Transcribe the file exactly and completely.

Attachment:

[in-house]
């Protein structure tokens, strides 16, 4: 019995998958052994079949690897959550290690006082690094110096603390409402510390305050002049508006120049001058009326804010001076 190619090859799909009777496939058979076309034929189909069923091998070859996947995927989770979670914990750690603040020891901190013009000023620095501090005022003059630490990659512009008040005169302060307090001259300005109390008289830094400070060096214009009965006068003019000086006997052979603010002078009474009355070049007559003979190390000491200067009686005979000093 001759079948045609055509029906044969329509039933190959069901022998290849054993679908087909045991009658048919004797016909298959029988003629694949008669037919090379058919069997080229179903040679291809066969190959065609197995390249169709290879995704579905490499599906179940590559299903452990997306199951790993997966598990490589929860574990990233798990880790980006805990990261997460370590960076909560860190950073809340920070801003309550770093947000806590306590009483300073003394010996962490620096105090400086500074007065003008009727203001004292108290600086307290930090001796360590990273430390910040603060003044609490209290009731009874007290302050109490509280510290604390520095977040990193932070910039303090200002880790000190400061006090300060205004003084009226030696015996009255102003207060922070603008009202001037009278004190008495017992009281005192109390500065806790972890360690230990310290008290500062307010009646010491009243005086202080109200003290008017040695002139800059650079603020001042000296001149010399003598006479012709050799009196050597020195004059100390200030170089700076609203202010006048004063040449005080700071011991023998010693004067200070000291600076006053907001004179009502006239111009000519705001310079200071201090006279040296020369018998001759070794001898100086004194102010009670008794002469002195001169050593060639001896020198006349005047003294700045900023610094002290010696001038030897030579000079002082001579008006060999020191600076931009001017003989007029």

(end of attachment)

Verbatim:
[in-house]
């Protein structure tokens, strides 16, 4: 019995998958052994079949690897959550290690006082690094110096603390409402510390305050002049508006120049001058009326804010001076 190619090859799909009777496939058979076309034929189909069923091998070859996947995927989770979670914990750690603040020891901190013009000023620095501090005022003059630490990659512009008040005169302060307090001259300005109390008289830094400070060096214009009965006068003019000086006997052979603010002078009474009355070049007559003979190390000491200067009686005979000093 001759079948045609055509029906044969329509039933190959069901022998290849054993679908087909045991009658048919004797016909298959029988003629694949008669037919090379058919069997080229179903040679291809066969190959065609197995390249169709290879995704579905490499599906179940590559299903452990997306199951790993997966598990490589929860574990990233798990880790980006805990990261997460370590960076909560860190950073809340920070801003309550770093947000806590306590009483300073003394010996962490620096105090400086500074007065003008009727203001004292108290600086307290930090001796360590990273430390910040603060003044609490209290009731009874007290302050109490509280510290604390520095977040990193932070910039303090200002880790000190400061006090300060205004003084009226030696015996009255102003207060922070603008009202001037009278004190008495017992009281005192109390500065806790972890360690230990310290008290500062307010009646010491009243005086202080109200003290008017040695002139800059650079603020001042000296001149010399003598006479012709050799009196050597020195004059100390200030170089700076609203202010006048004063040449005080700071011991023998010693004067200070000291600076006053907001004179009502006239111009000519705001310079200071201090006279040296020369018998001759070794001898100086004194102010009670008794002469002195001169050593060639001896020198006349005047003294700045900023610094002290010696001038030897030579000079002082001579008006060999020191600076931009001017003989007029």